Why Do Cats Purr? Science Explains the Behavior Once and for All

Cats are so much more than just tiny balls of floof. They can transform into loaves, liquids, and of course, purr machines.

While no one really knows why cats purr, a feline researcher tells Inverse that animal behaviorists have some pretty solid ideas.

Most cat owners love nothing more than to watch their kitty purr, especially when the kitty is doing so on their human’s lap. For cats, it could be a sign they feel comfortable around us, their glorified food dispensers. For humans, purring provides us the validation we need as said glorified food dispensers.

“There are likely a few reasons that cats purr, but probably one of them is that purring may enhance the bond between mom and kitten, as both will purr during nursing,” cat researcher Mikel Delgado, a postdoctoral fellow at the School of Veterinary Medicine at UC Davis, tells Inverse. “Since kittens are born blind and deaf, it’s possible that mom’s purring helps them find her, and that their purring during nursing is a form of communication to mom that all is good with the kittens.”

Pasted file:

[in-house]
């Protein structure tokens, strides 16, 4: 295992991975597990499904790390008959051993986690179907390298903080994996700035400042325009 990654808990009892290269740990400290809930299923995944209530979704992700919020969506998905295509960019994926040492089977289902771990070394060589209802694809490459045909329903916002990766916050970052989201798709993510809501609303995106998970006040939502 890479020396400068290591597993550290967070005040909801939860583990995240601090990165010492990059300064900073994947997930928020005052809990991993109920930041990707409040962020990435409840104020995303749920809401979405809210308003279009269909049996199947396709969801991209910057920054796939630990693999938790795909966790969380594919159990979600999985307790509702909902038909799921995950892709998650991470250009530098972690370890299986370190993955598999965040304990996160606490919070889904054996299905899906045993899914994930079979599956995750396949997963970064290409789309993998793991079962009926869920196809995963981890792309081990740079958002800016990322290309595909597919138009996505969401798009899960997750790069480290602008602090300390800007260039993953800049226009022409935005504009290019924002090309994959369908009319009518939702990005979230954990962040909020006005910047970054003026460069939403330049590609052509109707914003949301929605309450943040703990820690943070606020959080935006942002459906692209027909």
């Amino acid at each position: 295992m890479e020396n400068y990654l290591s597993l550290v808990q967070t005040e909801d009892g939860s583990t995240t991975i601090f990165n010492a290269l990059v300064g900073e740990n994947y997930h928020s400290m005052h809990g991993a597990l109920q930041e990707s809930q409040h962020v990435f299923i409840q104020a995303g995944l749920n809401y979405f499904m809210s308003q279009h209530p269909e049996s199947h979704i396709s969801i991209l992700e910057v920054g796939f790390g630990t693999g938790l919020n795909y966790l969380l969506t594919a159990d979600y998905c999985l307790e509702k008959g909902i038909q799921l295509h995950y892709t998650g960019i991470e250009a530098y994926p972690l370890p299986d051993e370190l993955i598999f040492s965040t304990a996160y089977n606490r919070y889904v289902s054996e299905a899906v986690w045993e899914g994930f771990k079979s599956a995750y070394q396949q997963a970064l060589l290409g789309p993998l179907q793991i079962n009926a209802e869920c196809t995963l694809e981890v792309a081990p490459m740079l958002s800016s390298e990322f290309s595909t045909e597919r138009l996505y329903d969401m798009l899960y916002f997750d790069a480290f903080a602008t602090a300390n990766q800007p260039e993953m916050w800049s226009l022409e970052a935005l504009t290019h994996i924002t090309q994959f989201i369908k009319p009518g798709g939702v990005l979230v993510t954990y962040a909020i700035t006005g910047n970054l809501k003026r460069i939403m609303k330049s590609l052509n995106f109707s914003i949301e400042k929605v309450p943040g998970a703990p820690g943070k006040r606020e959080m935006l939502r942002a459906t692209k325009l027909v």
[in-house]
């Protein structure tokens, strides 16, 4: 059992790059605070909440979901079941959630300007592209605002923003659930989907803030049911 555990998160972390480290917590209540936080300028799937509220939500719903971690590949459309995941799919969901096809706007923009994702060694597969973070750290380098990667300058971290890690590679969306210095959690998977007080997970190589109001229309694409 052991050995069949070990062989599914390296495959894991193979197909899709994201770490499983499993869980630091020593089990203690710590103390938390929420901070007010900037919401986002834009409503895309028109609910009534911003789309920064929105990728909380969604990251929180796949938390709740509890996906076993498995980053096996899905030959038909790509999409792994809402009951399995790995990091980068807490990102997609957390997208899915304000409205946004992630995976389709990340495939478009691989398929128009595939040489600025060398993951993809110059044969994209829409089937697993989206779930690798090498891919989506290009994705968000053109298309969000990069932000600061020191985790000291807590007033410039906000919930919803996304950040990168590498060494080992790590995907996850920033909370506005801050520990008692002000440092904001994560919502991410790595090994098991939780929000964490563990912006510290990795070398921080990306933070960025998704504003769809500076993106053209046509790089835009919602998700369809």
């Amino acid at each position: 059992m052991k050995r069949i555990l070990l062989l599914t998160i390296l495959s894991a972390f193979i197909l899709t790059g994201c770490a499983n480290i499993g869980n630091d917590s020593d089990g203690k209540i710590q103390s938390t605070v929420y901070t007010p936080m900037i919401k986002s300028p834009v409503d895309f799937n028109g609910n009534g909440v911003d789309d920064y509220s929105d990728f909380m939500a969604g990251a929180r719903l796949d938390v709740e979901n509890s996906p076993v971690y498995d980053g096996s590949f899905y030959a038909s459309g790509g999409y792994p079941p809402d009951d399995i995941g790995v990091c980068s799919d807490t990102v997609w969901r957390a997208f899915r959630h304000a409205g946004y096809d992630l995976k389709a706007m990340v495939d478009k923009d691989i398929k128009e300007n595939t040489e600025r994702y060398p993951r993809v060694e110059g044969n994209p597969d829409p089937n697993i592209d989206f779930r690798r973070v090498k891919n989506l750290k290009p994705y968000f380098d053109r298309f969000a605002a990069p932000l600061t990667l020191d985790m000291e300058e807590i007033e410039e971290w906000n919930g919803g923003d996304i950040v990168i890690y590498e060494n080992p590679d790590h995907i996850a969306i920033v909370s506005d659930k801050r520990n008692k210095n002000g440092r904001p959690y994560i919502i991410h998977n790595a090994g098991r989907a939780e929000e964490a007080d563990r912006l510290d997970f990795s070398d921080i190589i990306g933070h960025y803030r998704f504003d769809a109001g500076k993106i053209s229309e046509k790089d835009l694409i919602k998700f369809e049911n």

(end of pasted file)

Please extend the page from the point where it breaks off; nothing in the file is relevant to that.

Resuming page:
Nursing is an overall positive experience for kittens, so it makes sense that adult kitties would purr when they’re feeling warm and fuzzy on the inside. That said, according to Delgado, cats also purr when they’re in pain, so it’s important to monitor your cat’s behavior to make sure nothing’s wrong.

“We know that cats will also purr when in pain or distress, but we don’t know why,” Delgado explains. “[We don’t know] if it’s a self-comforting behavior that might actually help the cat cope with the pain, or if it’s a signal that the cat is in pain.”

Of course, housecats aren’t the only kitties who purr. According to Big Cat Rescue down in Tampa, Florida, cougars can purr and meow. Here’s the adorable proof:

No matter what causes cats to purr, we can all agree that it is wholesome, pure, and adorable. Cats are extremely good.

Related Tags